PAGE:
We have received the following grant application "Inline::C(PP) Module Support". Please leave feedback in the comments field by September 25th, 2014.
Inline::C(PP) Module Support
- Ingy dÃ¶t Net
- David Oswald
Make Inline::C and Inline::CPP the best choice for writing "XS" modules.
Benefits to the Perl Community
In 2000, Inline.pm and Inline::C brought XS from "hard things possible" to "hard things simple". People with basic knowledge of Perl and C could combine the two, without having to learn the entirety of the black art of XS.
Soon after, support was added for C++, Java and ~25 other languages. Inline was consider rather successful.
The missing piece of all this is that Inline (C, C++) was never really polished to write CPAN modules; CPAN dists that would handle the compilation parts at install/build time, and then become nearly indistinguishable from plain XS modules after installation.
A common pattern has been for module programmers to start with Inline::C and then use it to learn XS, so that they can release the modules to CPAN. Often Inline::C has been used to generate the XS which is then pasted into a module distribution with a few adaptations to fit the distribution's framework. Though very successful, Inline should go further to simplify and remove the need for authors to manually work through tedious and error-prone steps.
In the summer of 2014, a number of core Inline developers came together to get Inline up to modern standards. We've decided the next big move is to polish up Inline so that it is ModuleReadyâ„¢; so that it supports module authorship and distribution.
This will allow many more people to use C and C++ to make Perl modules, without ever needing to learn XS boilerplate, which is a significant barrier to entry. Those who already know XS will still be pleased to rediscover that Inline is an easy way to create XS, and that these enhancements make it a good choice as a basis for XS module distributions.
- Allow compilation of inlined C code to happen during a module's build time, and then allow Inline to get out of the way to a greater degree than currently happens.
use Inlinenot trigger a C compile or a C source check when running installed.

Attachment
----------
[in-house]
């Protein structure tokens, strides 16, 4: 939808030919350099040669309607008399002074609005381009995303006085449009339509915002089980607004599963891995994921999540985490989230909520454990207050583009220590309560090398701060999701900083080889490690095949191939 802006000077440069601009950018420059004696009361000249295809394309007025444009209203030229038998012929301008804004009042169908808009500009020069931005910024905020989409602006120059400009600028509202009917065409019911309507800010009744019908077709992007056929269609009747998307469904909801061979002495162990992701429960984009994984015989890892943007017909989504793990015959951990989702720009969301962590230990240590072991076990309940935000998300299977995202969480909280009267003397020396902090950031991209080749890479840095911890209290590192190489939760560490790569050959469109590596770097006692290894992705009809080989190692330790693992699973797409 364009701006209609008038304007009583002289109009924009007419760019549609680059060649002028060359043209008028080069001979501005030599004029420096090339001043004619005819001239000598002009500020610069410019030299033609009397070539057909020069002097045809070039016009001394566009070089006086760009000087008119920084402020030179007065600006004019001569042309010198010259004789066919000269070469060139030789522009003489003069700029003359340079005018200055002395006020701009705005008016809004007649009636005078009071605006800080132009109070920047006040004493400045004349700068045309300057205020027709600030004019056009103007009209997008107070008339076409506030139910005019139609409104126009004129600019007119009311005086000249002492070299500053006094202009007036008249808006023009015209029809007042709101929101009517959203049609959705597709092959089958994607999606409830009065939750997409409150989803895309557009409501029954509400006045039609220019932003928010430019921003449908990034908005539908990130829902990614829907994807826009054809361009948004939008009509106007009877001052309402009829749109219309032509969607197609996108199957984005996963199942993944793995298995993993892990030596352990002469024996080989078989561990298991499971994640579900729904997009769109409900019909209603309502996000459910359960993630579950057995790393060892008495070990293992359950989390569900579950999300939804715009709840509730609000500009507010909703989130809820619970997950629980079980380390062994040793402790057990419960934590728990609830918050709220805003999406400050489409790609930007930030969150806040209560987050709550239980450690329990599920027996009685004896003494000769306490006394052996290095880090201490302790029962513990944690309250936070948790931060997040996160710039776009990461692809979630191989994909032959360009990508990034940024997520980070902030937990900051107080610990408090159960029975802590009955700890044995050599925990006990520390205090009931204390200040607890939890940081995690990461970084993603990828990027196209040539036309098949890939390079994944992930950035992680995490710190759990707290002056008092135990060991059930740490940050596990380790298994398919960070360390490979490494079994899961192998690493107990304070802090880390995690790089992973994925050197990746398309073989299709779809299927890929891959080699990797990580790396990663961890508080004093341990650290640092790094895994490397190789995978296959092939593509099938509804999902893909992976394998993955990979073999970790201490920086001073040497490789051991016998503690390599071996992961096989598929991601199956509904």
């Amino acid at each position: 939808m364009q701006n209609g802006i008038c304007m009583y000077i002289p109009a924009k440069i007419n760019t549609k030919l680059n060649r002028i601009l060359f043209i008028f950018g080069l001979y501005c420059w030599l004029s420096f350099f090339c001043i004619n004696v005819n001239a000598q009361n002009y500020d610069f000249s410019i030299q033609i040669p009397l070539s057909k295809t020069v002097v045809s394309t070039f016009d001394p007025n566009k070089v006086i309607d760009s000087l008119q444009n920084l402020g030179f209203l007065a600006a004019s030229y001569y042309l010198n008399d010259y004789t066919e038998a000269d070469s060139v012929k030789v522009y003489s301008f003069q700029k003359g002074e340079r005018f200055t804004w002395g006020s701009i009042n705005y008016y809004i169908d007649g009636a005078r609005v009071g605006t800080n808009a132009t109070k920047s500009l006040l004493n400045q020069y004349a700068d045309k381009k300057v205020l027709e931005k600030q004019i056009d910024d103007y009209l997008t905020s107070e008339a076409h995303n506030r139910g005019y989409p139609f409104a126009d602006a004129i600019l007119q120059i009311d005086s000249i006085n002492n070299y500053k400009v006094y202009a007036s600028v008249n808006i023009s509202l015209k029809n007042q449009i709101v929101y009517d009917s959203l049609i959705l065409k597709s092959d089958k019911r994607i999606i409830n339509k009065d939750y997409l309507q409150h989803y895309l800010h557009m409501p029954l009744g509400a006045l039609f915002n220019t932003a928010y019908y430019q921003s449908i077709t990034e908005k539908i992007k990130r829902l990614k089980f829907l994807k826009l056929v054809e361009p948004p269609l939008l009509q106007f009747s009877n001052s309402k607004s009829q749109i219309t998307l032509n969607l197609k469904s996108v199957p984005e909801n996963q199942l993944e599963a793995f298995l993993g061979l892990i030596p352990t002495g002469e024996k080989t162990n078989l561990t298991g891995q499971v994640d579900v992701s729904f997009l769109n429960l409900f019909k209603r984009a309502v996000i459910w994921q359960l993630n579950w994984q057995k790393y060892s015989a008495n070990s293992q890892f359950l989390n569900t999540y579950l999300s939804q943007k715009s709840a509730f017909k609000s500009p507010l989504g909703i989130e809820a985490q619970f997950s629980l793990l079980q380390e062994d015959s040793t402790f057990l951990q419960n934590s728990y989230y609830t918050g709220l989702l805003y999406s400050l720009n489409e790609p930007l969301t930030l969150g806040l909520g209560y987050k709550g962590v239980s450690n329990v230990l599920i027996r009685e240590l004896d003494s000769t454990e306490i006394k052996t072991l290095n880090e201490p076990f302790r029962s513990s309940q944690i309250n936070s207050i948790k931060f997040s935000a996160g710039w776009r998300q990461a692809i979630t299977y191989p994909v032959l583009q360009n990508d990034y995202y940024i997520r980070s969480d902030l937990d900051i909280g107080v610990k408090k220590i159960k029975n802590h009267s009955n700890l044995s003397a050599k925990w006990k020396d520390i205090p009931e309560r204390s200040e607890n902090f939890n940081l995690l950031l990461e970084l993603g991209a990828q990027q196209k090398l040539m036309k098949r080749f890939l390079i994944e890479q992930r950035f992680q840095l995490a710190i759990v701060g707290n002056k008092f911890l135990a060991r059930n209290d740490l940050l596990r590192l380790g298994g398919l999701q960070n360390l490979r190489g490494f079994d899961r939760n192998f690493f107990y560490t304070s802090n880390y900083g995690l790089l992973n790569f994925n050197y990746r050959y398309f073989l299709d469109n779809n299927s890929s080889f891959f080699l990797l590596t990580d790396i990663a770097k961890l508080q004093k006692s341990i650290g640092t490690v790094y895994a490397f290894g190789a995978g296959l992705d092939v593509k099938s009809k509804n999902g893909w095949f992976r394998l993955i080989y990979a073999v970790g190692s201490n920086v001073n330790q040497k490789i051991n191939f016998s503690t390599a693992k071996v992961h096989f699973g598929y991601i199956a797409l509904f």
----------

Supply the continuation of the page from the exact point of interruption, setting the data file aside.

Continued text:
- Provide support integration for:
- Make sure that the right things happen at test and build time (vs runtime).
- Test that all works properly with C++.
- Provide support for C modules where the C code is not 'inlined'
- Like YAML::XS
- Release a few current XS modules using Inline.
Inline development has resurged in #inline on irc.perl.org. The primary maintainers of Inline, Inline::C and Inline::CPP (C++) are the ones who want to make this happen.
These three modules above have already undergone considerable refactoring, modernization and bug fixing in the past 3 months, with many releases to show for it.
The goals for this grant are not conceptually hard, but require some focus. This grant will give us the time to focus. There is no reason to expect this work will take more than 2 months.
Identify existing (or create new) modules that use different 'XS' strategies. These will be the driving test cases.
They should include:
- Inlined C
- External C
- Currently using XS
- Trying to ship with Inline
Adjust Inline to know about development vs build vs installed runtimes.
There are a few strategies. Likely there will be a dependency on a small module, say Inline::Module, that knows how to DTRTs, at the right times.
Facilitate making Inline and Inline::C/CPP authoring and build tools for distributions, not just runtime tools.
- Make sure that Inline::C and Inline::CPP work right. In particular, upgrade the grammar tests and parsing to handle many C and C++ constructs that have been found to be lacking in current parsing solutions.
Release real modules to CPAN that exercise each of the new development strategies.
Watch for results on cpantesters.
Write automation helpers:
- Dist::Zilla plugin
- Module::Install plugin
- Documentation for ExtUtils::MakeMaker and Module::Build
Write documention for how to be an "XS" author without learning XS boilerplate.
Likely this will include a tutorial.
David and Ingy see no reason this can't be done in two months. One month for code and modules. One month for documentation and testing. We hope to work on other grants, each about 2 months, so there is good reason to get this one done, done right, and out of the way.
Release of these modules to CPAN (with above support):
Ingy dÃ¶t Net is the original creator of Inline and Inline::C. His primary focus in Perl is to bring the "hard" things into the hands of beginners.
David Oswald has been maintaining Inline::CPP for four years, and is the only person to have made releases on Inline::CPP since 2003.
Ingy and David work well together and have decided to collaborate on a number of big projects that benefit Perl and Software Development. Inline was the obvious first choice.